Start Signature

For the Commission, by the Division of Trading and Markets, pursuant to delegated authority.[14]

Florence E. Harmon,

Deputy Secretary.

End Signature End Preamble

Footnotes

3.  15 U.S.C. 78o-4(b)(2)(C).

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4.  See MSRB Notice 2009-35 (June 22, 2009).

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5.  See letters from Robert J. Stracks, Counsel, BMO Capital Markets (“BMO”) to Leslie Carey, dated August 7, 2009; Robert K. Dalton, Vice Chairman, George K. Baum & Company (“Baum”) to Leslie Carey, dated July 30, 2009, along with supplemental letter from Kent J. Lund, Executive Vice-President, Chief Compliance Officer to Leslie Carey, dated August 7, 2009; Stratford Shields, Managing Director, Morgan Stanley (“Morgan Stanley”) to Leslie Carey, dated July 30, 2009; Frank Fairman, Managing Director and Rebecca Lawrence, Assistant General Counsel, Piper Jaffray (“Piper”) to Leslie Carey, dated August 7, 2009; Michael Decker, Co-Chief Executive Officer and Mike Nichols, Co-Chief Executive Officer, Regional Bond Dealers Association (“RBDA”) to Leslie Carey, dated August 7, 2009; Leslie Norwood, Managing Director and Associate General Counsel, Securities Industry and Financial Markets Association (“SIFMA”) to Leslie Carey, dated August 7, 2009; and Kenneth E. Williams, President, Chief Executive Officer, Stone & Youngberg (“Stone & Youngberg”) to Leslie Carey dated August 13, 2009.

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6.  See letters from Morgan Stanley, Piper and SIFMA.

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7.  See letters from Baum and RDBA.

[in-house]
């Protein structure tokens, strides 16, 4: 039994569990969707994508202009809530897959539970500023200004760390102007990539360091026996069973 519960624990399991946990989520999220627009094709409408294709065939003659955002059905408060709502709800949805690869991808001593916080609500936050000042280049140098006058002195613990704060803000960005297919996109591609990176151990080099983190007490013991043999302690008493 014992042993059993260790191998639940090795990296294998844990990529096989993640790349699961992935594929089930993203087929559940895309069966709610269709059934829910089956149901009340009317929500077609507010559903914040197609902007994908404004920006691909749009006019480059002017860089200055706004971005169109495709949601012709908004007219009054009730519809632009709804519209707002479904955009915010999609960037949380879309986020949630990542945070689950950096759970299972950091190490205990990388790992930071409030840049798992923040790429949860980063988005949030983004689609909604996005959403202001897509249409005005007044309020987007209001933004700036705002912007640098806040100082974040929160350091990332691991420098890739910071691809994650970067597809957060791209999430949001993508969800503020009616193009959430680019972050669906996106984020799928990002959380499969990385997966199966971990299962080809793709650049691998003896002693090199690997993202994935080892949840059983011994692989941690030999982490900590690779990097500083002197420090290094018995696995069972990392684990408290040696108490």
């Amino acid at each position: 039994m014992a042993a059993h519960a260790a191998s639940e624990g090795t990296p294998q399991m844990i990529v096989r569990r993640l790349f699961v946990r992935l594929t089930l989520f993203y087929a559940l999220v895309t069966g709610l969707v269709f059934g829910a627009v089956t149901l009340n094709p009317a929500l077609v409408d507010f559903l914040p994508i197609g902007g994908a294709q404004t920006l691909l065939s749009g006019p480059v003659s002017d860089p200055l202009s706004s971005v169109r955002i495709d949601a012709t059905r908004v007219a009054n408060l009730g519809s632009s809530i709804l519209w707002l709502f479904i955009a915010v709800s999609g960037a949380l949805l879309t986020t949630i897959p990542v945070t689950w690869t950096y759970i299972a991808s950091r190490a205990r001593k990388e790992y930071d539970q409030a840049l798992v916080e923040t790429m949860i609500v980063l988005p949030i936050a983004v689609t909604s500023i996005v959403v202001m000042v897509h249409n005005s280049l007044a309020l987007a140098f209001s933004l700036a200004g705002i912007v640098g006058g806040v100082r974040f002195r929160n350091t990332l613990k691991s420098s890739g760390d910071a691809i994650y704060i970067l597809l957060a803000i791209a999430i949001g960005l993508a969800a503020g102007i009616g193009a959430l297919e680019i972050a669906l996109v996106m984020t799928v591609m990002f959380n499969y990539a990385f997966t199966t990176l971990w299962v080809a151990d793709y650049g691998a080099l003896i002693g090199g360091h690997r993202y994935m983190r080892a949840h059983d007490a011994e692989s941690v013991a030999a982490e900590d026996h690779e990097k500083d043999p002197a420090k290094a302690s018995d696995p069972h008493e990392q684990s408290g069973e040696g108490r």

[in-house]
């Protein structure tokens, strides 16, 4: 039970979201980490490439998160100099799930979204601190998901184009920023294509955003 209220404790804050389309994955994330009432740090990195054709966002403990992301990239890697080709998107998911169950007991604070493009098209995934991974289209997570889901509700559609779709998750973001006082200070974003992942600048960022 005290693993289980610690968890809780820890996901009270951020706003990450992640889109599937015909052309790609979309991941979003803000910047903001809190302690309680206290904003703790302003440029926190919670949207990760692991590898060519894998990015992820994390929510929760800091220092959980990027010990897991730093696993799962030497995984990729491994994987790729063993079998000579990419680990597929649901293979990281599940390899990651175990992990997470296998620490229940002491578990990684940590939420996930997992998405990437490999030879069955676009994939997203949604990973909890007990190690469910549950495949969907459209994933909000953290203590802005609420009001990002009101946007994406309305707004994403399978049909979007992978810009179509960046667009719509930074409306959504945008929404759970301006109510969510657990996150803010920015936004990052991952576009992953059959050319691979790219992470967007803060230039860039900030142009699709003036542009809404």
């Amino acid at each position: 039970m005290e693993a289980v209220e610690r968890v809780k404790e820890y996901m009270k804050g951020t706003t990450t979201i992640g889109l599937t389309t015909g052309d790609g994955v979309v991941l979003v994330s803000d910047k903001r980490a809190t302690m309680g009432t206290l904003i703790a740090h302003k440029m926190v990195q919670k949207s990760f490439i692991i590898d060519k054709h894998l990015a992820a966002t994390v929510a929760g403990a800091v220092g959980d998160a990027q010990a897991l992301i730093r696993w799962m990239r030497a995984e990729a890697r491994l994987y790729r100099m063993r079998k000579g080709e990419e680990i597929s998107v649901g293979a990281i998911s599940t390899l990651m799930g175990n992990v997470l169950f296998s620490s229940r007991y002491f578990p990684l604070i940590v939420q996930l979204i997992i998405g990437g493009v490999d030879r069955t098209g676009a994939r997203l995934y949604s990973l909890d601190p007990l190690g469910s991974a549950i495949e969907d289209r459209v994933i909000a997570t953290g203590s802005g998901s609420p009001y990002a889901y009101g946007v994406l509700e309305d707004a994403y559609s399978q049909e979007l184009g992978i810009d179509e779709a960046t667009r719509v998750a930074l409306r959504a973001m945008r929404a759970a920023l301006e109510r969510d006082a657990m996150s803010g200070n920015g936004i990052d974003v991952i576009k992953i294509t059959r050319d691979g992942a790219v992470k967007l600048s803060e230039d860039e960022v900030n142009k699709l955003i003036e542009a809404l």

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8.  See letters from BMO and Stone & Youngberg.

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9.  Contribution is defined in Rule G-37(g) as any gift, subscription, loan, advance, or deposit of money or anything of value made: (A) For the purpose of influencing any election for Federal, State or local office; (B) for payment of debt incurred in connection with any such election; or (C) for transition or inaugural expenses incurred by the successful candidate for State or local office.

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10.  The MSRB has previously provided guidance regarding the treatment of contributions as the use of dealer resources or the incurrence of expenses by dealers in connection with a political campaign. The MSRB has made clear that Rule G-37 does not prohibit or limit individuals from providing volunteer services in support of an issuer official so long as dealer resources were not used, and has also noted that certain incidental expenses incurred by such individual would generally not be treated as a contribution. See Rule G-37 Question and Answers II.18 (May 24, 1994) and II.19 (August 18, 1994). These principles would apply equally to individuals providing volunteer services in connection with a bond ballot campaign.

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11.  Findings of Fact, Conclusions of Law and Order Entering Preliminary Injunction issued in Dallman et al. v. William Ritter and Rich L. Gonzales and Daniel Ritchie et al. v. Bill Ritter and Rich Gonzales (Case No. 09CV1188 consolidated with 09CV1200), (D. Colo. 2009) [hereinafter Dallman].

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12.  Dallman, p. 19.

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13.  In Blount v. Securities and Exchange Commission, 61 F.3d 938, 948 (DC Cir. 1995), the District Court determined that existing Rule G-37 advanced a compelling governmental interest to protect investors that did not abridge First Amendment rights and stated that “municipal finance professionals are not in any way restricted from engaging in the vast majority of political activities, including making direct expenditures for the expression of their views.”

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[FR Doc. E9-30084 Filed 12-17-09; 8:45 am]

BILLING CODE 8011-01-P